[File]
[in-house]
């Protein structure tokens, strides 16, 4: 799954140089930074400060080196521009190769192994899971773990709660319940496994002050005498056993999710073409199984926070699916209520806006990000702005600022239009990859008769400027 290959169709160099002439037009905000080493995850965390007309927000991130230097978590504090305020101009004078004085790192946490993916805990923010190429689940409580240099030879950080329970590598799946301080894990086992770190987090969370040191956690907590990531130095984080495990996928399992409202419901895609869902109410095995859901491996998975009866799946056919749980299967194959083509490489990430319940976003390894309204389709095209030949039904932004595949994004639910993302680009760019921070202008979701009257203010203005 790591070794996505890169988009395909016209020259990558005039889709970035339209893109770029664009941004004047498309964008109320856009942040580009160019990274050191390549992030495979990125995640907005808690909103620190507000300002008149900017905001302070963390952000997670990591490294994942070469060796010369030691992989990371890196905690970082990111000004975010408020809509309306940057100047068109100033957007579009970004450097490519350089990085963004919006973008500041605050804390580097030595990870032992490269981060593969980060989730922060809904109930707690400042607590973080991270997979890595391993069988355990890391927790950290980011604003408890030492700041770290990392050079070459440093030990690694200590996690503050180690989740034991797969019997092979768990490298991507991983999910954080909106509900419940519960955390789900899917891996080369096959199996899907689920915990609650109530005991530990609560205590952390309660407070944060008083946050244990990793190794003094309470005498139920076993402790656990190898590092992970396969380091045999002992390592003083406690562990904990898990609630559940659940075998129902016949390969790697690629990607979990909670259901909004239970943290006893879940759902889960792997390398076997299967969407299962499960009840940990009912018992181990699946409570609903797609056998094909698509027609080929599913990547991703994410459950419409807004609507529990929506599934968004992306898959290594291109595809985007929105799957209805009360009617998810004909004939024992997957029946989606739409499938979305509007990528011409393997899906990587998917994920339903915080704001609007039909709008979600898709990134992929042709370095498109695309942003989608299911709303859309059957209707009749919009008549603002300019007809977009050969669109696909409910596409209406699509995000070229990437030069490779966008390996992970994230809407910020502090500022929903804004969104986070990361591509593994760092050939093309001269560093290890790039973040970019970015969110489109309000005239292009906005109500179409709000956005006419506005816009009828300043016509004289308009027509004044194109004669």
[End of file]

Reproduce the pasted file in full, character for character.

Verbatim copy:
[in-house]
């Protein structure tokens, strides 16, 4: 799954140089930074400060080196521009190769192994899971773990709660319940496994002050005498056993999710073409199984926070699916209520806006990000702005600022239009990859008769400027 290959169709160099002439037009905000080493995850965390007309927000991130230097978590504090305020101009004078004085790192946490993916805990923010190429689940409580240099030879950080329970590598799946301080894990086992770190987090969370040191956690907590990531130095984080495990996928399992409202419901895609869902109410095995859901491996998975009866799946056919749980299967194959083509490489990430319940976003390894309204389709095209030949039904932004595949994004639910993302680009760019921070202008979701009257203010203005 790591070794996505890169988009395909016209020259990558005039889709970035339209893109770029664009941004004047498309964008109320856009942040580009160019990274050191390549992030495979990125995640907005808690909103620190507000300002008149900017905001302070963390952000997670990591490294994942070469060796010369030691992989990371890196905690970082990111000004975010408020809509309306940057100047068109100033957007579009970004450097490519350089990085963004919006973008500041605050804390580097030595990870032992490269981060593969980060989730922060809904109930707690400042607590973080991270997979890595391993069988355990890391927790950290980011604003408890030492700041770290990392050079070459440093030990690694200590996690503050180690989740034991797969019997092979768990490298991507991983999910954080909106509900419940519960955390789900899917891996080369096959199996899907689920915990609650109530005991530990609560205590952390309660407070944060008083946050244990990793190794003094309470005498139920076993402790656990190898590092992970396969380091045999002992390592003083406690562990904990898990609630559940659940075998129902016949390969790697690629990607979990909670259901909004239970943290006893879940759902889960792997390398076997299967969407299962499960009840940990009912018992181990699946409570609903797609056998094909698509027609080929599913990547991703994410459950419409807004609507529990929506599934968004992306898959290594291109595809985007929105799957209805009360009617998810004909004939024992997957029946989606739409499938979305509007990528011409393997899906990587998917994920339903915080704001609007039909709008979600898709990134992929042709370095498109695309942003989608299911709303859309059957209707009749919009008549603002300019007809977009050969669109696909409910596409209406699509995000070229990437030069490779966008390996992970994230809407910020502090500022929903804004969104986070990361591509593994760092050939093309001269560093290890790039973040970019970015969110489109309000005239292009906005109500179409709000956005006419506005816009009828300043016509004289308009027509004044194109004669």